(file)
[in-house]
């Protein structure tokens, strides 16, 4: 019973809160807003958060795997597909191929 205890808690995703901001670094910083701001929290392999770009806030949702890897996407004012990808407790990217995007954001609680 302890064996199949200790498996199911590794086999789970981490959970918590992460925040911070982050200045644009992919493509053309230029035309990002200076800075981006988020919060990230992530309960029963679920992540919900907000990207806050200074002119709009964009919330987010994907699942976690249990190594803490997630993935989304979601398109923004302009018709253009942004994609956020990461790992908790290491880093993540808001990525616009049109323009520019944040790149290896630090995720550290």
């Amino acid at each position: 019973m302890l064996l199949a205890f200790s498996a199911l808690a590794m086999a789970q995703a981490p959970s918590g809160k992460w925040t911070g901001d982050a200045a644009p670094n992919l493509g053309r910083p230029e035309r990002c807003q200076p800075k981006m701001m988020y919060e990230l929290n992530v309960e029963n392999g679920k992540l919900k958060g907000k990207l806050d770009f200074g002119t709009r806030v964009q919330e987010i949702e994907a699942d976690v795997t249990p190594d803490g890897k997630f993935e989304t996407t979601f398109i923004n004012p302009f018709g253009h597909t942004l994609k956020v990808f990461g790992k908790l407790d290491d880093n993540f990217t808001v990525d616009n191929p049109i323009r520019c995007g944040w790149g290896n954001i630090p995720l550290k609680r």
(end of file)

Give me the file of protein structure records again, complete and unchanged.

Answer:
[in-house]
């Protein structure tokens, strides 16, 4: 019973809160807003958060795997597909191929 205890808690995703901001670094910083701001929290392999770009806030949702890897996407004012990808407790990217995007954001609680 302890064996199949200790498996199911590794086999789970981490959970918590992460925040911070982050200045644009992919493509053309230029035309990002200076800075981006988020919060990230992530309960029963679920992540919900907000990207806050200074002119709009964009919330987010994907699942976690249990190594803490997630993935989304979601398109923004302009018709253009942004994609956020990461790992908790290491880093993540808001990525616009049109323009520019944040790149290896630090995720550290």
């Amino acid at each position: 019973m302890l064996l199949a205890f200790s498996a199911l808690a590794m086999a789970q995703a981490p959970s918590g809160k992460w925040t911070g901001d982050a200045a644009p670094n992919l493509g053309r910083p230029e035309r990002c807003q200076p800075k981006m701001m988020y919060e990230l929290n992530v309960e029963n392999g679920k992540l919900k958060g907000k990207l806050d770009f200074g002119t709009r806030v964009q919330e987010i949702e994907a699942d976690v795997t249990p190594d803490g890897k997630f993935e989304t996407t979601f398109i923004n004012p302009f018709g253009h597909t942004l994609k956020v990808f990461g790992k908790l407790d290491d880093n993540f990217t808001v990525d616009n191929p049109i323009r520019c995007g944040w790149g290896n954001i630090p995720l550290k609680r």